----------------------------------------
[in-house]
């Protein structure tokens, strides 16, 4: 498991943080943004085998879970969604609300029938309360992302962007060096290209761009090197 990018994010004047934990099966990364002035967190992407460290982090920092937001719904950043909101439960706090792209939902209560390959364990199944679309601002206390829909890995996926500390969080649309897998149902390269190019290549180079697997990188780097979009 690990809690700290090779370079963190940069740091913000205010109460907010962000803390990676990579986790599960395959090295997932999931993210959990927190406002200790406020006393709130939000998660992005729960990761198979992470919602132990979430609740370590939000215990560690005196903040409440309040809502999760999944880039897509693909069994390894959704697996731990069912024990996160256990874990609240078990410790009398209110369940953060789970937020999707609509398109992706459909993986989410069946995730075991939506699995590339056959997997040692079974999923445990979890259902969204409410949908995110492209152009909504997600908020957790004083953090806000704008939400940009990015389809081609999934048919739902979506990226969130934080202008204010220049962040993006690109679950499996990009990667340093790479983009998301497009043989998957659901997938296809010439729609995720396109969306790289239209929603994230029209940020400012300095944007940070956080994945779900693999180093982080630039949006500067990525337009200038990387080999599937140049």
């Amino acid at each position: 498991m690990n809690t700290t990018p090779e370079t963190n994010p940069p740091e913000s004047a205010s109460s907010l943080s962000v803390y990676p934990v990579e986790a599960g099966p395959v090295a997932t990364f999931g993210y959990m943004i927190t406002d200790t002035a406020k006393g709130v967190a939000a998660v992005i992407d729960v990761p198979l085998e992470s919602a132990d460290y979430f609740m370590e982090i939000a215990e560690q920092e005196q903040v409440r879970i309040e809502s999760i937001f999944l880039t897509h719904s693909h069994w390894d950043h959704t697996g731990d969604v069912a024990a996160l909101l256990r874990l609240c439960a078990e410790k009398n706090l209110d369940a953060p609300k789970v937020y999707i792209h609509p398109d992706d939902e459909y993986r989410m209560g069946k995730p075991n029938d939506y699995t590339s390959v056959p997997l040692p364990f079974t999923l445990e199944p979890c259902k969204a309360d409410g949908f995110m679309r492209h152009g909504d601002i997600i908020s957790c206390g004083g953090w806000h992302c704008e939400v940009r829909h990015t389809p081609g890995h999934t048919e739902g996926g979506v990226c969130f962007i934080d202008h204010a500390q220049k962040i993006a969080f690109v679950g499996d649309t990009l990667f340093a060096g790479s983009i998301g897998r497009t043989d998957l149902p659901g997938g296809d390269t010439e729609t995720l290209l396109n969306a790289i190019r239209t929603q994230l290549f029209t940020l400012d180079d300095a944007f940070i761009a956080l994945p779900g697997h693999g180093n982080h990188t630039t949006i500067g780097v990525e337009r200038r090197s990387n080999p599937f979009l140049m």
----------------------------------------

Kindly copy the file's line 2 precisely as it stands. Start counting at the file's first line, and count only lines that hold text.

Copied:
């Protein structure tokens, strides 16, 4: 498991943080943004085998879970969604609300029938309360992302962007060096290209761009090197 990018994010004047934990099966990364002035967190992407460290982090920092937001719904950043909101439960706090792209939902209560390959364990199944679309601002206390829909890995996926500390969080649309897998149902390269190019290549180079697997990188780097979009 690990809690700290090779370079963190940069740091913000205010109460907010962000803390990676990579986790599960395959090295997932999931993210959990927190406002200790406020006393709130939000998660992005729960990761198979992470919602132990979430609740370590939000215990560690005196903040409440309040809502999760999944880039897509693909069994390894959704697996731990069912024990996160256990874990609240078990410790009398209110369940953060789970937020999707609509398109992706459909993986989410069946995730075991939506699995590339056959997997040692079974999923445990979890259902969204409410949908995110492209152009909504997600908020957790004083953090806000704008939400940009990015389809081609999934048919739902979506990226969130934080202008204010220049962040993006690109679950499996990009990667340093790479983009998301497009043989998957659901997938296809010439729609995720396109969306790289239209929603994230029209940020400012300095944007940070956080994945779900693999180093982080630039949006500067990525337009200038990387080999599937140049």